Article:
Sorry. I dont' agree that its necessarily age appropriate for a 7 -8 year old to be responsible for his coat. It's one thing if he put it in the same closet daily. But in a new surrounding, while being distracted by all the interesteing things to look at? Not so much. I'm pretty certain that the kids have no say about how the day goes. So, why should they be responsible for the paraphanelia they are required to bring?
How in the world do you expect one adult to remember what 20-25 children are wearing that day? After I send my ONE kid to school I sometimes forgot what he put on that morning. Would you consider another parent acting as a chaperon on the trip to be responsible if your child was in her group?

A second grader is 7-8 years old--that's old enough to remember if you have a coat with you or not.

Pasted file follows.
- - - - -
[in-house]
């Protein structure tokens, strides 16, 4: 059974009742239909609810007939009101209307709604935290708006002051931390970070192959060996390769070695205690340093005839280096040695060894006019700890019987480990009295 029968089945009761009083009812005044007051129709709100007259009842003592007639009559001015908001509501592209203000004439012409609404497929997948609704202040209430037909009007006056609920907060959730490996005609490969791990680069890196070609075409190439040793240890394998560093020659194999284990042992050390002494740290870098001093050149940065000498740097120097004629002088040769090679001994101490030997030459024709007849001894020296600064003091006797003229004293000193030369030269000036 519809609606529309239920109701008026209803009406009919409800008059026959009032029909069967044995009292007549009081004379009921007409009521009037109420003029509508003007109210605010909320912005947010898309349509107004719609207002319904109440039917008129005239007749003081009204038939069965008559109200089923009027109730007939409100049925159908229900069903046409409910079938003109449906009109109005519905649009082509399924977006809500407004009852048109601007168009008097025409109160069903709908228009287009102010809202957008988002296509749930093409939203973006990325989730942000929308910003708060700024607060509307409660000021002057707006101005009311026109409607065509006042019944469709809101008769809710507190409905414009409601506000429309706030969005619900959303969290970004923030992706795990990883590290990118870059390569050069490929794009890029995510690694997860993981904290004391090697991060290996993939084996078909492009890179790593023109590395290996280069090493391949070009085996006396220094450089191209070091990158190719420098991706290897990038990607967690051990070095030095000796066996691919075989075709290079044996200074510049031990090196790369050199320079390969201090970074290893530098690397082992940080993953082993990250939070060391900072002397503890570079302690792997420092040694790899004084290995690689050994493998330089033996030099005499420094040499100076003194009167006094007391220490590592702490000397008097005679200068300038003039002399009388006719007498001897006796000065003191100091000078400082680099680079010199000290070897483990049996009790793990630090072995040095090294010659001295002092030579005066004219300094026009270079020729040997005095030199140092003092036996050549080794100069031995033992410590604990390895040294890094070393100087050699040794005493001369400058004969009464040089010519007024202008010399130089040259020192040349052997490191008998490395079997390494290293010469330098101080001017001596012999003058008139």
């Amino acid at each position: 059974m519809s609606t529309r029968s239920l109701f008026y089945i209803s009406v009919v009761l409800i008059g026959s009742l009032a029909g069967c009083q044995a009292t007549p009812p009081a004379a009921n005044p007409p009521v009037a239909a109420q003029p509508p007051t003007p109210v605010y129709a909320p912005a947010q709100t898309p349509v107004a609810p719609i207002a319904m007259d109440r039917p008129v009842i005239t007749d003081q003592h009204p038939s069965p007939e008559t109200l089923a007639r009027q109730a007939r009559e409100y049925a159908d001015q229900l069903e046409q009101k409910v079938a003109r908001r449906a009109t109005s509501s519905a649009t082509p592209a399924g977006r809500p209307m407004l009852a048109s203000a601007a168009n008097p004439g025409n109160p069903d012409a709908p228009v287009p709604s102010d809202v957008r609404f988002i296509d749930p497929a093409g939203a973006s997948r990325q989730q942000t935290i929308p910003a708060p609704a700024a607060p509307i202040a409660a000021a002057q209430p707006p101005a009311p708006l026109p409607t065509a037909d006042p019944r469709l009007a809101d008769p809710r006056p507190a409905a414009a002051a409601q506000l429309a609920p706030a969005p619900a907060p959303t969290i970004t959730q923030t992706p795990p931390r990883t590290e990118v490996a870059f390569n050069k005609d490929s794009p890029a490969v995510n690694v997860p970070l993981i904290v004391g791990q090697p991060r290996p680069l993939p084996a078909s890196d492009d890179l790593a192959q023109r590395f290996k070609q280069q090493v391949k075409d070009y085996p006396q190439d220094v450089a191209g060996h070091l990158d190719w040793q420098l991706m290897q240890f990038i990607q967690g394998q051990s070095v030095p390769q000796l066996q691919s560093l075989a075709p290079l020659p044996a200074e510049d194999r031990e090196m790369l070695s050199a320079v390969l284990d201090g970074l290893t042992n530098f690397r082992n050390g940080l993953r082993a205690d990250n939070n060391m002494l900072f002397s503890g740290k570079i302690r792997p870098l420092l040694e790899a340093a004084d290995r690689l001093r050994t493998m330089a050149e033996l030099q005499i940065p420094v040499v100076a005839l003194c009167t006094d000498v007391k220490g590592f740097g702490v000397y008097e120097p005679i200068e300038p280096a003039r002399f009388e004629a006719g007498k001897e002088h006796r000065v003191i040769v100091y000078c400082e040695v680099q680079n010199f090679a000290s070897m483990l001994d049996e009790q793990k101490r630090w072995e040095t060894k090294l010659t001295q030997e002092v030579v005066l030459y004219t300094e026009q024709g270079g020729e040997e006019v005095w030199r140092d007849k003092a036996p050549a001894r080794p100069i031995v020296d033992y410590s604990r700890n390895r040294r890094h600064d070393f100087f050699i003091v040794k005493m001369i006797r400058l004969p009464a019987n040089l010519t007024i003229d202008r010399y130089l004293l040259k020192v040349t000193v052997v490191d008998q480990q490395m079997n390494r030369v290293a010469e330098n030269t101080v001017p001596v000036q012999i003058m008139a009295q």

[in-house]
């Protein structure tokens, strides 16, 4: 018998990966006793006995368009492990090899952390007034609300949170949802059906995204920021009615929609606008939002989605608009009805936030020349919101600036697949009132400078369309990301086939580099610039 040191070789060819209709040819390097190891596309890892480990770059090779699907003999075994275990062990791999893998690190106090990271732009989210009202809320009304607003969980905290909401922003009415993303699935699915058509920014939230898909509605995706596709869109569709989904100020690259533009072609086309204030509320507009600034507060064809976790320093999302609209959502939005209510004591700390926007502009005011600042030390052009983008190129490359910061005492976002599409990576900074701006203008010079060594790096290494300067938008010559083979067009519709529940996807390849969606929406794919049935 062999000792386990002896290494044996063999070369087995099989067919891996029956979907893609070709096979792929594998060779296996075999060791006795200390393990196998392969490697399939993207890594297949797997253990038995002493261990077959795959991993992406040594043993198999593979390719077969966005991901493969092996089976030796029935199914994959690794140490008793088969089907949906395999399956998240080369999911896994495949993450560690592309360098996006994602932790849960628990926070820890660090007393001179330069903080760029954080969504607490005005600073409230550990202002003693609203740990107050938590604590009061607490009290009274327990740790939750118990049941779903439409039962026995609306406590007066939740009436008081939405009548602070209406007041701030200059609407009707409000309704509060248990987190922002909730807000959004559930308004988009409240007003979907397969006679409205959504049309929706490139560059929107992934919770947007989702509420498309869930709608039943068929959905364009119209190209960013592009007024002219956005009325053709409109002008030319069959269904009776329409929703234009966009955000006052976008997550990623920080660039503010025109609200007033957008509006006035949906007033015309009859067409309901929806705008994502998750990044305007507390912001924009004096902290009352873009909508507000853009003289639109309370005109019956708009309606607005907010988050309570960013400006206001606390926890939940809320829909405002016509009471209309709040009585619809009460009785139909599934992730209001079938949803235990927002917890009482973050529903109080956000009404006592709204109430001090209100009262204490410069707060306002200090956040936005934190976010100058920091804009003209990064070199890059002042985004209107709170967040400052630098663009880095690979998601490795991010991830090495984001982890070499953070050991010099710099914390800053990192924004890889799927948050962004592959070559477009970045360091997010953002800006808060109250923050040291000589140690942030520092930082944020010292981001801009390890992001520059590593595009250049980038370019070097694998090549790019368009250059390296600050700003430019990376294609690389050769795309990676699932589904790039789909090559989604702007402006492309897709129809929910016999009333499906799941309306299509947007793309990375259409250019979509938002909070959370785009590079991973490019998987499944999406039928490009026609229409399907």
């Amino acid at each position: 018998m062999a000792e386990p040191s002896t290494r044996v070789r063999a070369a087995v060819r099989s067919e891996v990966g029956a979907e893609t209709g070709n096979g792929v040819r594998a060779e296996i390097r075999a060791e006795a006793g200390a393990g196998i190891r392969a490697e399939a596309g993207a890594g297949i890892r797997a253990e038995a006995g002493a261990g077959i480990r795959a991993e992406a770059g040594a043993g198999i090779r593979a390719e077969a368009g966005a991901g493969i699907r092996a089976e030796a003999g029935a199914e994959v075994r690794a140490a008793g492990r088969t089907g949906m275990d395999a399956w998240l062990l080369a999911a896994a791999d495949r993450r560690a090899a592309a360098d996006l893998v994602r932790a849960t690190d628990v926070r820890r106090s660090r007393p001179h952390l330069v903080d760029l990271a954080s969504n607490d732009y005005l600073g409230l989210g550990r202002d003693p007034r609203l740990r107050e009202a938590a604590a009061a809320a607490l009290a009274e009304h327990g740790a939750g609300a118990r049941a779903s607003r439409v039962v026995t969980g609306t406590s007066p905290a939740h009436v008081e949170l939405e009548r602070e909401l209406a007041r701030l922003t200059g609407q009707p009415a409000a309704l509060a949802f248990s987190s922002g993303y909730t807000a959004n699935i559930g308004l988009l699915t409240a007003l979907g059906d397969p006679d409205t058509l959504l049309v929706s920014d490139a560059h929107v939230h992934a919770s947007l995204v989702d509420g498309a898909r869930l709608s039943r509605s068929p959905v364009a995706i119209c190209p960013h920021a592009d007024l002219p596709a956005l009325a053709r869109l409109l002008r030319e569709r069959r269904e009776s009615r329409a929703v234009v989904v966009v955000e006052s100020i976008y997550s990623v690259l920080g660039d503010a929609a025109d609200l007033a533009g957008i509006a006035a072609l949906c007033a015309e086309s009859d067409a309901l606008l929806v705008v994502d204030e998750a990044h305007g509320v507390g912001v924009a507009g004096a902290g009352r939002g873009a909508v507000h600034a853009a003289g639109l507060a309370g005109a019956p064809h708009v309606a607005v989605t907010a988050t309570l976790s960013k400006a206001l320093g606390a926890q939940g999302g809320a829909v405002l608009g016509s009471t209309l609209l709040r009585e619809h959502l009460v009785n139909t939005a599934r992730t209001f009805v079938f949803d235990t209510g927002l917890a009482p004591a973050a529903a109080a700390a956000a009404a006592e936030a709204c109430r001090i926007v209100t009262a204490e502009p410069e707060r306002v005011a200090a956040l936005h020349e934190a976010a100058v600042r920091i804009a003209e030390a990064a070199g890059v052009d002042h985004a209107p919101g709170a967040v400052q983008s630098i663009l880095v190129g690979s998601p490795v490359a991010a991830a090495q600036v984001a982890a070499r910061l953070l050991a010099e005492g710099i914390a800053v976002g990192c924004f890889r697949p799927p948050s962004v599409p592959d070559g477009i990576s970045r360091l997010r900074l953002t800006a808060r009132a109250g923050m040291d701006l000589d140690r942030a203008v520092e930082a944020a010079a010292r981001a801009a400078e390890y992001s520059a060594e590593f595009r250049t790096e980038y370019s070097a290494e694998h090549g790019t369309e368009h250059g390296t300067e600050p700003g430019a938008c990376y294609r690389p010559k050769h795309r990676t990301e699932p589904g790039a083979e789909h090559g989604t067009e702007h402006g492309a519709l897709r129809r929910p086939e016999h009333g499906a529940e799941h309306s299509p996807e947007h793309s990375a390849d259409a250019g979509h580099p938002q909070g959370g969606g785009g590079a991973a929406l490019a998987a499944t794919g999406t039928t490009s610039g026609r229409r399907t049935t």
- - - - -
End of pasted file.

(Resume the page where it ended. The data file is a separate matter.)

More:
post #47 of 68
Quote:
Originally Posted by noobmom View Post
.....

A second grader is 7-8 years old--that's old enough to remember if you have a coat with you or not.
Many 7 and 8 year olds are not old enough to be responsible for their own belongings. They forget things - it is part of being 7 and 8. There is a learning curve on this, and kids differ greatly on when they are capable of keeping track of their things.

None-the-less this is not the teachers fault. Life happens, people forget things. It could be a learning exercise for the student - "aw, you forgot your favourite coat? Hopefully we can find it, but in the meantime, you can wear this coat - it isn't your favourite, but it is what we have...."

I do think parents should send kids to school in inexpensive clothes - because stuff happens.
post #48 of 68
Quote:
Originally Posted by kathymuggle View Post
I do think parents should send kids to school in inexpensive clothes - because stuff happens.